In the last few years, we witnessed countless wildfires, and a big increase in the number of tornados, droughts, and floods. To minimize loss of life, sometimes we wish that we could find a way to control these extreme weather phenomena. Recently, scientists led by Dr. Takemasa Miyoshi from the RIKEN Center for Computational Science conducted an experiment that suggests that weather might actually be controlled. This work, published in the Nonlinear Processes in Geophysics journal in 2022, is based on computer simulations that employ the butterfly effect from the famous chaos theory in Physics.
Chaos theory refers to the study of extreme and unpredictable changes in dynamical systems that are highly sensitive to the initial conditions in that system. The Butterfly effect was first introduced by an MIT meteorologist, Edward Norton Lorenz in the 1960s, who suggested that the flap of a butterfly’s wings might cause a tornado. In other words, a small perturbation in a system somewhere can lead to big consequences somewhere else. One optimistic way to think about it in this situation is to intentionally cause a perturbation to reach the desired outcome. For example, controlling our weather to avoid disastrous and extreme effects such as tornadoes, floods, and droughts.
These researchers used supercomputers to run one simulation for natural weather and then ran many others by adding small variations in certain parameters which define the movement of heat in a given system. By running these multiple simulations, the authors found that these tiny variations could lead to quite different outcomes depending upon how much time is spent in a particular state. In other words, this investigation provided a hint toward the actual controllability of our weather in the future.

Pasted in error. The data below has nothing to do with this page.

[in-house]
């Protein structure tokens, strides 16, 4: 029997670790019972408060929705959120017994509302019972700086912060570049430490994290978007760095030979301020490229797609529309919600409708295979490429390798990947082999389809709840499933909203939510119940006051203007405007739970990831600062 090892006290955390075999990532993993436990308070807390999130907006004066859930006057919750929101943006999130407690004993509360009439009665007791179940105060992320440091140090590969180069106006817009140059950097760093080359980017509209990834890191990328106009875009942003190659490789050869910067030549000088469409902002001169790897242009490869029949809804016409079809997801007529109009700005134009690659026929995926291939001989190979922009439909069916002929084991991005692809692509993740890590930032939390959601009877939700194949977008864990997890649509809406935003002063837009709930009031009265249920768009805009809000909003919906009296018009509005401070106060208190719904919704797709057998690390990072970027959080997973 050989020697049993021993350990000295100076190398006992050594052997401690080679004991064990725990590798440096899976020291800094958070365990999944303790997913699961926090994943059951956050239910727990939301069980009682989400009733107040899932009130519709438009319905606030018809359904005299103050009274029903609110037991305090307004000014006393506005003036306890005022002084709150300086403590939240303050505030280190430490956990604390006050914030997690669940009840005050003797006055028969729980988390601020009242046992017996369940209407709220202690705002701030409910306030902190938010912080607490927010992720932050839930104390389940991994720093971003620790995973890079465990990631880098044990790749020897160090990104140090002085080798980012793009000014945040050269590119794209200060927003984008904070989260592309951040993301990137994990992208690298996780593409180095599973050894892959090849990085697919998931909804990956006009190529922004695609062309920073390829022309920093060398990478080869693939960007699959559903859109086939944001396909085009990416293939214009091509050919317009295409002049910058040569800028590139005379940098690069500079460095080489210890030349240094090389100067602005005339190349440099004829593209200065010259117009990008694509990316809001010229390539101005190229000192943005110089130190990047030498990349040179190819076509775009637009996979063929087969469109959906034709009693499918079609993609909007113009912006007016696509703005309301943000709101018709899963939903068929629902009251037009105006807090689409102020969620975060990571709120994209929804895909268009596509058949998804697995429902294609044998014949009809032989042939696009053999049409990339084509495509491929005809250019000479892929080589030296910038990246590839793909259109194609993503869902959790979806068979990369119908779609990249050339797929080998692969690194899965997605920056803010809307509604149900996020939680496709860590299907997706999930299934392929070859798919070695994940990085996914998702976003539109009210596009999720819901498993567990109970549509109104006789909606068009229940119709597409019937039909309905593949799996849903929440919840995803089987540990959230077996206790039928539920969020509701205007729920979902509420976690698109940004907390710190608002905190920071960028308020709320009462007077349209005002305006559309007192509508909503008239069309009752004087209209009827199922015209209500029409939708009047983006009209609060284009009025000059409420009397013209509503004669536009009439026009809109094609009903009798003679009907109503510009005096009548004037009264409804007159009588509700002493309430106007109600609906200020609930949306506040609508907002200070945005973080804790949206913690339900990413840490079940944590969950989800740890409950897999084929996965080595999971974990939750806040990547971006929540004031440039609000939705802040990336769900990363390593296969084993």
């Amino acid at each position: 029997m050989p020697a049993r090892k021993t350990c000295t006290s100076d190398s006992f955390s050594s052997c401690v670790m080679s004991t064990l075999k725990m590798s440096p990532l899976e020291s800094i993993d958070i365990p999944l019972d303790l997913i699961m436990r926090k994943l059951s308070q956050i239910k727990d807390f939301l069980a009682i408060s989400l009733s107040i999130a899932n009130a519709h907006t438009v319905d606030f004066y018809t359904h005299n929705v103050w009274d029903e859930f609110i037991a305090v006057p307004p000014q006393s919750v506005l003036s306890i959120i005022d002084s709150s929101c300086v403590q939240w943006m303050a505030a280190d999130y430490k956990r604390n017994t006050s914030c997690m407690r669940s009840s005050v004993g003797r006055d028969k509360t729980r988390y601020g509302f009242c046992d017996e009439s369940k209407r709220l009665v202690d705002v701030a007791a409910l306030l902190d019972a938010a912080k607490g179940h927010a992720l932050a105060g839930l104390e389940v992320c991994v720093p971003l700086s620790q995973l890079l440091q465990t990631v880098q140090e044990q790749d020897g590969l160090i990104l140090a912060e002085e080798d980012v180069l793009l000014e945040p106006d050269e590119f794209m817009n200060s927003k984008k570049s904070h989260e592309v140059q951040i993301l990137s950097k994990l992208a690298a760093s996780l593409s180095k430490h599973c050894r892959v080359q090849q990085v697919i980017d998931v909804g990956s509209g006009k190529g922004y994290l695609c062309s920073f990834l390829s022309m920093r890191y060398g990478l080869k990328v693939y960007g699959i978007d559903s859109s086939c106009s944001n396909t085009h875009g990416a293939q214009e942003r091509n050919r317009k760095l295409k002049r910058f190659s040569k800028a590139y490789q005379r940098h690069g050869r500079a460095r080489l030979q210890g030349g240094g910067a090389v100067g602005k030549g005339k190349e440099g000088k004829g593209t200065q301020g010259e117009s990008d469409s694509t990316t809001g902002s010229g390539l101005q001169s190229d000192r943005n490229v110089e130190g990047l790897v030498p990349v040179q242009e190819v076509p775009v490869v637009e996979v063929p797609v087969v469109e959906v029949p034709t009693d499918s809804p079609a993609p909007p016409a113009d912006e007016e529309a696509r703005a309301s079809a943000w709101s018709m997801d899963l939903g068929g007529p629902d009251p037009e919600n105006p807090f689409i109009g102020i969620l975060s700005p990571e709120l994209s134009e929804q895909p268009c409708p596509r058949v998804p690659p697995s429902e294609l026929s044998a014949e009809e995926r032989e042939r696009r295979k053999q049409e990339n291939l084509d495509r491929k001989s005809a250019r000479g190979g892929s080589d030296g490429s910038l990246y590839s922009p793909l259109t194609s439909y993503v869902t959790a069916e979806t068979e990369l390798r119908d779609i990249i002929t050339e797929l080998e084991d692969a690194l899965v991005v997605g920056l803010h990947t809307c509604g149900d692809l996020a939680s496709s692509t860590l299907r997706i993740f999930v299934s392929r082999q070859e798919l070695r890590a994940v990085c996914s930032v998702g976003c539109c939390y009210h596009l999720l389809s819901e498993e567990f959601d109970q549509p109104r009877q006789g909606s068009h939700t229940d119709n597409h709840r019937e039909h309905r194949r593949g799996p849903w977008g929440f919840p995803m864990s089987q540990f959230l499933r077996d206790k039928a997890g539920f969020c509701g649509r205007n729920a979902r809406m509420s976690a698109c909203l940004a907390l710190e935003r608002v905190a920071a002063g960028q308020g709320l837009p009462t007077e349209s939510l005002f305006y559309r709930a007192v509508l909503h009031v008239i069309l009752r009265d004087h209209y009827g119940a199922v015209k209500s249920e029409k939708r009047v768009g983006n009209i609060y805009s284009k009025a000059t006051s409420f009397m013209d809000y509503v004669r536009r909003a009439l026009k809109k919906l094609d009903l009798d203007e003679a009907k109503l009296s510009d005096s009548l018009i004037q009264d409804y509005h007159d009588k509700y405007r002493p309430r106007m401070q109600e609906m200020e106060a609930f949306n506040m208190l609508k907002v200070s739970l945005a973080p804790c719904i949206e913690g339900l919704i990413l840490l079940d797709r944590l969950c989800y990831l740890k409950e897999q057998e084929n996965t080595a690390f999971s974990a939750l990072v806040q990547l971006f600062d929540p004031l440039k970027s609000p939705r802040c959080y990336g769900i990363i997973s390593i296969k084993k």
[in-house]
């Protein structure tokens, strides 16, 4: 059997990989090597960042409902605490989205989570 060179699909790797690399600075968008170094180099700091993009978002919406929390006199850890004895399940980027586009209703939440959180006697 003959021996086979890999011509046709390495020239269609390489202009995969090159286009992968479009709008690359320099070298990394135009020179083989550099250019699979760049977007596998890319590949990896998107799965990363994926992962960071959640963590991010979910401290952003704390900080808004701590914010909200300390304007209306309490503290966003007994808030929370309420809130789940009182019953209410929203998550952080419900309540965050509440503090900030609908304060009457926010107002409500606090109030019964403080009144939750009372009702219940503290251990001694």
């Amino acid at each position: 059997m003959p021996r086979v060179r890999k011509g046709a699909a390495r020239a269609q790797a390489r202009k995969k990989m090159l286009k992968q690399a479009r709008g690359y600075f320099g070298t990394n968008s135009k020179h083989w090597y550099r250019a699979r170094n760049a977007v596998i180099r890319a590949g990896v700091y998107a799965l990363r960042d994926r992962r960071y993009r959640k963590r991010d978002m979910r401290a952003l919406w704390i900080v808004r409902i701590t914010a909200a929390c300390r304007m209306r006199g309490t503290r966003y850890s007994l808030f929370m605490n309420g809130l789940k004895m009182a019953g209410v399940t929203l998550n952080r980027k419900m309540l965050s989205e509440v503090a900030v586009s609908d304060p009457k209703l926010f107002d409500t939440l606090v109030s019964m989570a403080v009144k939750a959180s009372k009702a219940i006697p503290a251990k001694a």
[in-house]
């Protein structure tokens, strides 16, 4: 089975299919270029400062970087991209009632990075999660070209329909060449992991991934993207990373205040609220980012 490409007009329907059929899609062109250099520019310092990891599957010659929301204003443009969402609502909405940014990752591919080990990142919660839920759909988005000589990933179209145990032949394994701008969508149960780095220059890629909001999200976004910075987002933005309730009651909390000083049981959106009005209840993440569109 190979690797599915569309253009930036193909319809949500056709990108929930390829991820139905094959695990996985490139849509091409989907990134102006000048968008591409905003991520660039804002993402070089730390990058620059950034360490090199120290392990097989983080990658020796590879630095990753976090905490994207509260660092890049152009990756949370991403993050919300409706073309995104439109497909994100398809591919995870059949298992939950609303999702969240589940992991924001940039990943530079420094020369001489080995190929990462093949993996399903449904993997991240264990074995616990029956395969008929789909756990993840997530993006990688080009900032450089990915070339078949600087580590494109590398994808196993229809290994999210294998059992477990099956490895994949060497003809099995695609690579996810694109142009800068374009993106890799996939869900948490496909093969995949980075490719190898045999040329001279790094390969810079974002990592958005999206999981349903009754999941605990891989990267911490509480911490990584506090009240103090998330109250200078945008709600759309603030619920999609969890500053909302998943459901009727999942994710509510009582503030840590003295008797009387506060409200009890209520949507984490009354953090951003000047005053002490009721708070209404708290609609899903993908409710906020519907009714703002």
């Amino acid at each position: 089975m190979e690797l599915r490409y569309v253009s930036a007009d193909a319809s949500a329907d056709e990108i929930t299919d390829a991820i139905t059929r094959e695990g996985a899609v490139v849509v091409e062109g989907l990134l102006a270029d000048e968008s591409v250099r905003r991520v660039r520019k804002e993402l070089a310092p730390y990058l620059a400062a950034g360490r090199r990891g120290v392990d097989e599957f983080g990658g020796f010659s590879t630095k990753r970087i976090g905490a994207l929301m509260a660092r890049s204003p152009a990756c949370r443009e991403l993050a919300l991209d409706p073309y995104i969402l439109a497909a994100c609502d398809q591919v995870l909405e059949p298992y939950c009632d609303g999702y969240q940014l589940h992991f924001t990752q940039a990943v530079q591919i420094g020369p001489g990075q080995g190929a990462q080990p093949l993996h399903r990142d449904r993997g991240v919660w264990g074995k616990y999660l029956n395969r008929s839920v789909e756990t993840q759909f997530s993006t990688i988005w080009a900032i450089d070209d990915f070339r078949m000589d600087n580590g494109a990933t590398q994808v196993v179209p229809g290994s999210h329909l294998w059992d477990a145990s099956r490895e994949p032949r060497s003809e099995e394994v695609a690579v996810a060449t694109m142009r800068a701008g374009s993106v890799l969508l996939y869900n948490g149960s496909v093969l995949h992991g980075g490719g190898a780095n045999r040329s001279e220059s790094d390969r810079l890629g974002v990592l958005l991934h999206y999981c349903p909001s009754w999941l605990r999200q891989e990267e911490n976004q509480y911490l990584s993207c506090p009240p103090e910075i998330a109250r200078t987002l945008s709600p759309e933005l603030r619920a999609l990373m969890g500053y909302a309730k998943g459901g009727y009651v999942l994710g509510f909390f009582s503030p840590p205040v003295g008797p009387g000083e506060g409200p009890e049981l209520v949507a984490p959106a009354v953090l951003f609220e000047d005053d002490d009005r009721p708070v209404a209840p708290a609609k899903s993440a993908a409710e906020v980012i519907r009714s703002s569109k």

All this work opens a door into research that would eventually allow us to control the weather and hence avoid disasters posing threat to life on Earth. This research is particularly useful today when climate change is bringing a lot of unexpected calamities such as typhoons, floods, etc. These authors plan to use actual weather models which are more complex and therefore need more thorough investigation and more simulations. Discussing the overall impact of this kind of study, these researchers state the following, “we must consider and assess every potential impact caused by the control and have proper protocols for social, ethical, and legal agreement about real-world operations.”